Can we be cheerful about climate change? Ed Miliband & Geoff Lloyd podcast

Posted in Climate Majority, Climate Sock on April 23rd, 2018 by Leo – Be the first to comment

I’m on this week’s Reasons to be Cheerful podcast, hosted by Ed Miliband and Geoff Lloyd, talking about what people think about climate change and what could influence public opinion.

The other guests were stellar: Christiana Figueres (architect of the Paris Agreement), Kim Holmen (head of the Norwegian Polar Institute) and Joss Garman (climate activist and policy thinker).

You can listen here.

My book, The Climate Majority: Apathy and Action in an Age of Nationalism (New Internationalist), is now available.

 

Corbyn’s ratings, economic trust and EU referendums – Polling Matters

Posted in Polling Matters on April 12th, 2018 by Leo – Comments Off on Corbyn’s ratings, economic trust and EU referendums – Polling Matters

On this week’s Polling Matters, Keiran and I talked about:

  • Jeremy Corbyn’s declining poll ratings and whether Russia or the ongoing anti-Semitism row is more to blame.
  • A new poll shows May and Hammond leading Corbyn and McDonnell +13 points on the economy.
  • David Miliband’s favourabilty ratings – how do they compare to his brother and whether he could make a come back
  • Why question wording really matters when looking at support for a vote on the Brexit deal.

You can listen here:

 

What do Labour members think? Polling Matters

Posted in Labour, Politics, Polling Matters on April 5th, 2018 by Leo – Comments Off on What do Labour members think? Polling Matters

On Polling Matters this week, Keiran and I talked about the recent poll of Labour members and what it means for Corbyn’s position. We also discussed recent polling on Brexit, which was more encouraging for the government than I would have expected.

 

Why are the Tories now leading? Polling Matters

Posted in Labour, Politics, Polling Matters on March 28th, 2018 by Leo – Comments Off on Why are the Tories now leading? Polling Matters

I was back on Polling Matters this week, talking about why the Tories have moved ahead in the polls, the Salisbury poisoning, Cambridge Analytica and anti-semitism in Labour.

 

Climate change isn’t left-wing – another political division is more important

Posted in Climate Majority on February 7th, 2018 by Leo – Comments Off on Climate change isn’t left-wing – another political division is more important

An Axios journalist’s description of people who want an immediate switch to 100% renewables as “far-left” has provoked argument.

Some have been bemused, some combative, and some patronising.

But most people probably agree with her. A poll I commissioned for my book found that climate change is the issue most associated with the political left.

And yet it’s easy to find problems with the idea that climate change is a left-wing interest:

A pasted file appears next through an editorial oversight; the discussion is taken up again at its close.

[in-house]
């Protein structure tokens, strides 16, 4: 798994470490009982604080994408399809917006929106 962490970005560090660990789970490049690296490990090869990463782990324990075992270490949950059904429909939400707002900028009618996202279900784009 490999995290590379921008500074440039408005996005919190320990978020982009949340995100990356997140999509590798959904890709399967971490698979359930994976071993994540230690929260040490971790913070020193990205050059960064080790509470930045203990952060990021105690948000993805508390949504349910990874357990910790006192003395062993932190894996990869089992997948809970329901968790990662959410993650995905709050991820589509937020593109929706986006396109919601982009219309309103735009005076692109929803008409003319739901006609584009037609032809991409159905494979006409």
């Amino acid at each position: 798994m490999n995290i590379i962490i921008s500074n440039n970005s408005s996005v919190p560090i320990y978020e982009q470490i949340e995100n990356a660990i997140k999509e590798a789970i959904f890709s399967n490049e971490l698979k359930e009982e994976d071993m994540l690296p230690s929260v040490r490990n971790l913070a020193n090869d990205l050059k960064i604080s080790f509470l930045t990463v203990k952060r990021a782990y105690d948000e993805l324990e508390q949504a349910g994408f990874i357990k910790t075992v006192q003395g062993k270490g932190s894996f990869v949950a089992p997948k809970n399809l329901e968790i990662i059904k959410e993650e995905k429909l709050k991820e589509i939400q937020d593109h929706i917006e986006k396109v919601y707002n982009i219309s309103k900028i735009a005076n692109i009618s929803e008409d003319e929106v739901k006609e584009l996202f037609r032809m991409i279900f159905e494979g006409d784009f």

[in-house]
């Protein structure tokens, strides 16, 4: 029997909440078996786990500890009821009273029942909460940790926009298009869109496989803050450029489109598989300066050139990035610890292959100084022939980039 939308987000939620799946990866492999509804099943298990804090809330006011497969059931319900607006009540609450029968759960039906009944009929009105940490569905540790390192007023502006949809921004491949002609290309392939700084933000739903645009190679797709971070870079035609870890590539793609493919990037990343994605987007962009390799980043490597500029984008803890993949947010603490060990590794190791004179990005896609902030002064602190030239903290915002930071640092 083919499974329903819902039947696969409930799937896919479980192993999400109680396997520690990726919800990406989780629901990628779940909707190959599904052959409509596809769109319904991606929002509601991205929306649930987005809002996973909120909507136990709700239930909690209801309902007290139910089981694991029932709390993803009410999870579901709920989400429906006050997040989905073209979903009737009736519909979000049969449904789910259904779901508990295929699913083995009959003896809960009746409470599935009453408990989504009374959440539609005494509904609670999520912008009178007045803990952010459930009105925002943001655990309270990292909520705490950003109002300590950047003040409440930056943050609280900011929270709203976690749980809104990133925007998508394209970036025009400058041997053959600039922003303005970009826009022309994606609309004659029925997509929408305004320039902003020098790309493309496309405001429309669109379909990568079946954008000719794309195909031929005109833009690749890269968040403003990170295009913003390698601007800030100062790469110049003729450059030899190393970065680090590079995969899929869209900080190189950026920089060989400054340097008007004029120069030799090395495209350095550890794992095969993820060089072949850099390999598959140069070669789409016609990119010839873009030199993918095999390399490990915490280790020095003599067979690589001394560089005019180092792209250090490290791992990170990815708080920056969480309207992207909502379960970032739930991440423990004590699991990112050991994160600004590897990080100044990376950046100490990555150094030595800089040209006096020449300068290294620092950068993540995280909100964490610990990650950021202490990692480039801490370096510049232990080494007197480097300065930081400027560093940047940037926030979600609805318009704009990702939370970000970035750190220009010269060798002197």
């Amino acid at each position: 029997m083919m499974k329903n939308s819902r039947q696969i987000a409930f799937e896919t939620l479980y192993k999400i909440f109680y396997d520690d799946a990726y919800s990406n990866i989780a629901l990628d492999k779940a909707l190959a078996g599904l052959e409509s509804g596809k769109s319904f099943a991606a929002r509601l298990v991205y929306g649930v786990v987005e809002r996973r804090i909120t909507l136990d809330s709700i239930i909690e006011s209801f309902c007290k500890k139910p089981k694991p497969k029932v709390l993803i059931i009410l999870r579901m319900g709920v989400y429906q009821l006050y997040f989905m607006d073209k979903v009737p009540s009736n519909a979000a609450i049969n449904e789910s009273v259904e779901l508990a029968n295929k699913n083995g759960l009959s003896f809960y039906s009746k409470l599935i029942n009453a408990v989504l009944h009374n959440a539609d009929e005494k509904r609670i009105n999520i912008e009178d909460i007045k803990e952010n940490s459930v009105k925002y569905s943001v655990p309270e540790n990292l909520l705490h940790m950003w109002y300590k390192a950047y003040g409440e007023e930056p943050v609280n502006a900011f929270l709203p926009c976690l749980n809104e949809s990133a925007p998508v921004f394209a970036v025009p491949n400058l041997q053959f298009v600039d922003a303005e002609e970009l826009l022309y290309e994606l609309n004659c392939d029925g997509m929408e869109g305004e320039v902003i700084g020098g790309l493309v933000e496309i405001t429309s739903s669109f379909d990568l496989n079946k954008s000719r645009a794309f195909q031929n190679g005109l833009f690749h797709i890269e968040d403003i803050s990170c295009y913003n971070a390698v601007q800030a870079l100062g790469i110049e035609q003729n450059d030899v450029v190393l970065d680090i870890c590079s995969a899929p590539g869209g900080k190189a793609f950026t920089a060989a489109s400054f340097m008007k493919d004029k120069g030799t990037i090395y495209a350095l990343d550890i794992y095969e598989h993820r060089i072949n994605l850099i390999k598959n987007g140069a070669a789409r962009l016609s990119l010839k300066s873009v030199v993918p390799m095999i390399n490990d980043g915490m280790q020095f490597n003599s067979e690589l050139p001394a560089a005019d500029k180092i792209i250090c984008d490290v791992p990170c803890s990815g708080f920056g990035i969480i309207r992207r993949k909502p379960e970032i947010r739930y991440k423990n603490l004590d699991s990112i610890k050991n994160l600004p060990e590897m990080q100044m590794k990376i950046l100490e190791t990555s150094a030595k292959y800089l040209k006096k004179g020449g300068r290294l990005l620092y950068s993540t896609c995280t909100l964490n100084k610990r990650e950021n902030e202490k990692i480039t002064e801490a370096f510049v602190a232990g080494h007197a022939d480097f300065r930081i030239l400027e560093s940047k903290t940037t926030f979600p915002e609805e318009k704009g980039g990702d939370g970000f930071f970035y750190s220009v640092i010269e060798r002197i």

• Lord Deben (John Gummer), Greg Clark, Claire Perry and Amber Rudd are all right-of-centre but are serious about tackling climate change.
  • Jeremy Corbyn is to the left of Ed Miliband but doesn’t seem any more interested in climate change than his predecessor.
  • Ukip aren’t particularly to the right of the Tories but are vastly worse on climate change (want pull out of the Paris Agreement etc).
  • The TUC is left-of-centre but doesn’t take climate change that seriously – backing high-carbon projects like a new Heathrow runway.

What’s going on?

The problem comes from thinking along only one axis, the economic one. If we expect everyone who’s left-wing to be worried about climate change, we’ll keep on finding contradictions.

Instead, we should pay more attention to another axis, variously called internationalist-nationalist, open-closed, liberal-illiberal – and Remain-Leave.

Look at this YouGov poll. The single best predictor that someone’s interested in climate change is that they oppose significant reductions in immigration. The next best predictor is that they oppose the reintroduction of capital punishment.

Of the three parties’ voters, it’s Lib Dems, not Labour voters, who are most interested in climate change. Supporting the more left-wing party doesn’t mean you’re more worried about the climate.

The people who are most worried about climate change are most likely to be the ones in the top half of the two axes – the internationalist, open, liberals, Remainers.

Graphic from The Climate Majority

This isn’t to say the left-right axis is irrelevant. As a general rule, the more left-wing someone is, the more likely they are to be worried. But it’s a stronger rule that the more internationalist they are, the more worried they are.

It explains all the contradictions we saw above. Their northerly positions on the open-closed axis tell us why Lord Deben and co are worried about climate change while Ukip don’t care.